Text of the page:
I started getting severe cramps, first in my left thigh, and then in my right thigh. Not just sore muscles, but hideous pains that stopped me in my tracks and made it impossible for me to lift my legs. Soon enough, I found that if I drank water, the pain subsided. So I think it had something to do with minor dehydration. I also suspect this had something to do with the altitude. And, of course, the very, very, very rough terrain I was hiking. This trail is just so straight forward, no slabbing, no switchbacking; right up the mountain, no matter how steep.
Moving through the cold forests of balsam trees, I was starting to think I would not get off of the trail before 6:00 pm. It was starting to get dark, and I had quite a ways to travel. This was a must, since Mount Mitchell State Park closes at that time. They block the road with a barrier. In my truck, I had a winter sleeping bag, a sleeping pad, a tent, a blanket, a down jacket, gloves, water, a sandwich, and some soft drinks. So worst case I would have just had to go to the campground in the park and set up my tent and go to sleep. But I wanted to get home to Carole, so I really needed to get off the trail before 6:00pm. Plus, it was getting dark. My legs hurt. I was tired. I was thirsty.
I pushed on.
At 5:00 pm I finally reachieved the summit of Mount Craig. That summit is rocky and exposed (6,648 feet above sea level), and the wind was blowing fiercely and the temperature was beginning to plummet. My fingers were going numb. I could see the summit of Mitchell, and the parking lot, about one mile away. A very long mile away. I could even make out the tiny white dot in the parking lot that was my truck!
As I climbed, the tendons on the insides of each of my thighs were trying to bend in half. Looking up, I realized I had to drop down into yet another gap and then climb up to the parking lot just under the lip of Mount Mitchell. At 5:30 pm, I emerged from the forest onto the parking lot. It was very gloomy, with only the barest of sunlight tinting the edges of the horizon.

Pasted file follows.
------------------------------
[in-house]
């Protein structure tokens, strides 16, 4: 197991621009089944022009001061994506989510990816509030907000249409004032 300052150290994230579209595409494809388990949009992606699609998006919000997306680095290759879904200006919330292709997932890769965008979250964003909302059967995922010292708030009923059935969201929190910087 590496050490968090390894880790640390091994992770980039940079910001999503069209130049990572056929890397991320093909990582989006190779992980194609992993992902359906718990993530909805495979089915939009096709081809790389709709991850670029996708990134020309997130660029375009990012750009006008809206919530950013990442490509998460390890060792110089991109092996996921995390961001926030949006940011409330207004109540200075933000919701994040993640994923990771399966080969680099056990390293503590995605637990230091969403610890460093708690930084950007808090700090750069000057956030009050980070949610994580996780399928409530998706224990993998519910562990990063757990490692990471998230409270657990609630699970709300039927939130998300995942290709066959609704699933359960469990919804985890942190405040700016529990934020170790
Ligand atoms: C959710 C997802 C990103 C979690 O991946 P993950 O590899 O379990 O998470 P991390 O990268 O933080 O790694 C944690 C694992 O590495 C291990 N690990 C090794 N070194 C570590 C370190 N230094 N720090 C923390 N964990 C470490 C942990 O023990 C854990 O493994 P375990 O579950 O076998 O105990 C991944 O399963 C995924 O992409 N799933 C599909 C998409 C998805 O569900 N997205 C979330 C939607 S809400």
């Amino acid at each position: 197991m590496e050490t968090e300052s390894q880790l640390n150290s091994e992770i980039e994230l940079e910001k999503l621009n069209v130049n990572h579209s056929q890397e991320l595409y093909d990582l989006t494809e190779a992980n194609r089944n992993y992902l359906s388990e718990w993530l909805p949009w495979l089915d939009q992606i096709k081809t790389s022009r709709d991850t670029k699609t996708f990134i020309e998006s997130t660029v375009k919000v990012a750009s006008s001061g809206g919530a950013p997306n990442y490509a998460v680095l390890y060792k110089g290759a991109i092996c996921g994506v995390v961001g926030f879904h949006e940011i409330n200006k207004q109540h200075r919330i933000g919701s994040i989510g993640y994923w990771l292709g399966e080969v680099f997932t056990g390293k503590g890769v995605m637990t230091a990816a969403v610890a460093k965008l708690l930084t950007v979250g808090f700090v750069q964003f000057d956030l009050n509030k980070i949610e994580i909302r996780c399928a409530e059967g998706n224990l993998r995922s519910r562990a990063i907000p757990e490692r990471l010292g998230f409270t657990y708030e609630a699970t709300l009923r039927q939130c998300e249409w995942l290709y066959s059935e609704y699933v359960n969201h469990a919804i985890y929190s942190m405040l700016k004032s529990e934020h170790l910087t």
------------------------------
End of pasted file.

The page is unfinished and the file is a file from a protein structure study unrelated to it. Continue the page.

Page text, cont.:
I was very happy to see my truck. In quick order, I shed my pack, drank the quart of water I’d left in the truck, guzzled a coke from my cooler (which I was very careful to open pointed away from me since I was 6,000 feet higher that where I’d brought it—yes, it exploded in the direction I was aiming it—never open a carbonated beverage toward you if you brought it 6,000 feet up from where you purchased it). Then I started the truck, got the heater going, and drove home.
Yeah, that trail was one of the toughest 4.7 miles I've hiked this side of the Mississippi - My group dropped packs and went to Winter Star also. The worst was climbing back out of Deep Gap the next morning after sleeping on what was basically a Z-rest propped up on a rock. Still, one of my favorite hikes. Mount Craig has got to be my second fav mountain in the Appalachians, second to Mount LeConte.
There actually is a good water source in deep gap via colbert ridge trail..Well unless its winter time but then more than likely have snow to melt. Speaking if elevation changes.. try colbert ridge trail, it has some excellent rock out croppings OR if your daring try a class 4/5 climb up the old slide up potatoe hill or celo knob..
I can see the blacks from my house and every year it fills with ice and snow, its always been there as far as ive been alive..at least 21 years.. I havent tried it yet, i was debating on letting it get solid covered with ice and doing an ice climb but the weather has been mild this year..